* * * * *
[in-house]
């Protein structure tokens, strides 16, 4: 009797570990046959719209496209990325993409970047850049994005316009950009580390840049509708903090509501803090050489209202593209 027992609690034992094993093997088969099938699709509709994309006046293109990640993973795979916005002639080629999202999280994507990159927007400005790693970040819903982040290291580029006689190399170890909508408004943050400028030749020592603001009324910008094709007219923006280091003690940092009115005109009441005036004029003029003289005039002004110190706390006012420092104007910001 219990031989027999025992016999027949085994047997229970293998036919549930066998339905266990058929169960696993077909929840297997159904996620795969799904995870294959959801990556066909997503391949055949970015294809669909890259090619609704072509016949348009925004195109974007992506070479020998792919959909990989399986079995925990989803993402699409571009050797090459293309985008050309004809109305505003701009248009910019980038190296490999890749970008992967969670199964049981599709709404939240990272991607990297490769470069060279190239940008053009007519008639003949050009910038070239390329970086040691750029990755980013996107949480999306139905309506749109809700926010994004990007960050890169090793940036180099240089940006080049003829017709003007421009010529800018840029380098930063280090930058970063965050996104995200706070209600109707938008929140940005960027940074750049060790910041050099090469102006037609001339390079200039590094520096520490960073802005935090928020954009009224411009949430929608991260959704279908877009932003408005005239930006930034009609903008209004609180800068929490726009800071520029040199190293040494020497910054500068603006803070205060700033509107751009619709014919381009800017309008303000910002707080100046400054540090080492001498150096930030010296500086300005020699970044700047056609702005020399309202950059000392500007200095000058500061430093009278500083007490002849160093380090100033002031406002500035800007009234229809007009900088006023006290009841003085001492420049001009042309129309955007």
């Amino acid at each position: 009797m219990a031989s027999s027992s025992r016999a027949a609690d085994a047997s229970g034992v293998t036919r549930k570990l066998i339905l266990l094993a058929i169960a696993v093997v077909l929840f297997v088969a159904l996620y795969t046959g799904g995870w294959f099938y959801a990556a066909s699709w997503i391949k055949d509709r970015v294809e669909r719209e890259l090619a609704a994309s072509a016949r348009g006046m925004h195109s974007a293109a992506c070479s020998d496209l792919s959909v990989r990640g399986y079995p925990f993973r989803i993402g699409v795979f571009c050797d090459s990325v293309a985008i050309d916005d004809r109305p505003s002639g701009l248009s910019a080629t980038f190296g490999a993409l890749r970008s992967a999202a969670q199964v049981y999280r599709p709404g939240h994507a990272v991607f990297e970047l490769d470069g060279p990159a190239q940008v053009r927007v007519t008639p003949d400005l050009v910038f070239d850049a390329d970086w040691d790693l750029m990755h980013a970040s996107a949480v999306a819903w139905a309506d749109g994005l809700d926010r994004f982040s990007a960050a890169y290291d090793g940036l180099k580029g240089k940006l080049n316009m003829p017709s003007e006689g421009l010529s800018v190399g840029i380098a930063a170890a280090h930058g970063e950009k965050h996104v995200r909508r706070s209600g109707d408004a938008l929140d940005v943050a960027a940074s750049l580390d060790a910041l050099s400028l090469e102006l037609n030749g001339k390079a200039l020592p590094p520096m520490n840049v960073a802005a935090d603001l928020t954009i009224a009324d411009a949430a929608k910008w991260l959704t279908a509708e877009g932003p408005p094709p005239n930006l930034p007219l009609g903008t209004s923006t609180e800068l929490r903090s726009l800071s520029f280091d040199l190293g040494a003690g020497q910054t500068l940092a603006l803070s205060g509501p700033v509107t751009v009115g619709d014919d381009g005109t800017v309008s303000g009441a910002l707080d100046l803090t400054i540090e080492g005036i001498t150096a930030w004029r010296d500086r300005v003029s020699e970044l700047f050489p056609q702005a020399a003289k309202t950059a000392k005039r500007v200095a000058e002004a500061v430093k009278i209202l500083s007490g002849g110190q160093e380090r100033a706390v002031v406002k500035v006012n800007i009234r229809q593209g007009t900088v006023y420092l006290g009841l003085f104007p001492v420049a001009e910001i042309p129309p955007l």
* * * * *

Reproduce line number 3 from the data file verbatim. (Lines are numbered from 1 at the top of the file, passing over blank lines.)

């Amino acid at each position: 009797m219990a031989s027999s027992s025992r016999a027949a609690d085994a047997s229970g034992v293998t036919r549930k570990l066998i339905l266990l094993a058929i169960a696993v093997v077909l929840f297997v088969a159904l996620y795969t046959g799904g995870w294959f099938y959801a990556a066909s699709w997503i391949k055949d509709r970015v294809e669909r719209e890259l090619a609704a994309s072509a016949r348009g006046m925004h195109s974007a293109a992506c070479s020998d496209l792919s959909v990989r990640g399986y079995p925990f993973r989803i993402g699409v795979f571009c050797d090459s990325v293309a985008i050309d916005d004809r109305p505003s002639g701009l248009s910019a080629t980038f190296g490999a993409l890749r970008s992967a999202a969670q199964v049981y999280r599709p709404g939240h994507a990272v991607f990297e970047l490769d470069g060279p990159a190239q940008v053009r927007v007519t008639p003949d400005l050009v910038f070239d850049a390329d970086w040691d790693l750029m990755h980013a970040s996107a949480v999306a819903w139905a309506d749109g994005l809700d926010r994004f982040s990007a960050a890169y290291d090793g940036l180099k580029g240089k940006l080049n316009m003829p017709s003007e006689g421009l010529s800018v190399g840029i380098a930063a170890a280090h930058g970063e950009k965050h996104v995200r909508r706070s209600g109707d408004a938008l929140d940005v943050a960027a940074s750049l580390d060790a910041l050099s400028l090469e102006l037609n030749g001339k390079a200039l020592p590094p520096m520490n840049v960073a802005a935090d603001l928020t954009i009224a009324d411009a949430a929608k910008w991260l959704t279908a509708e877009g932003p408005p094709p005239n930006l930034p007219l009609g903008t209004s923006t609180e800068l929490r903090s726009l800071s520029f280091d040199l190293g040494a003690g020497q910054t500068l940092a603006l803070s205060g509501p700033v509107t751009v009115g619709d014919d381009g005109t800017v309008s303000g009441a910002l707080d100046l803090t400054i540090e080492g005036i001498t150096a930030w004029r010296d500086r300005v003029s020699e970044l700047f050489p056609q702005a020399a003289k309202t950059a000392k005039r500007v200095a000058e002004a500061v430093k009278i209202l500083s007490g002849g110190q160093e380090r100033a706390v002031v406002k500035v006012n800007i009234r229809q593209g007009t900088v006023y420092l006290g009841l003085f104007p001492v420049a001009e910001i042309p129309p955007l």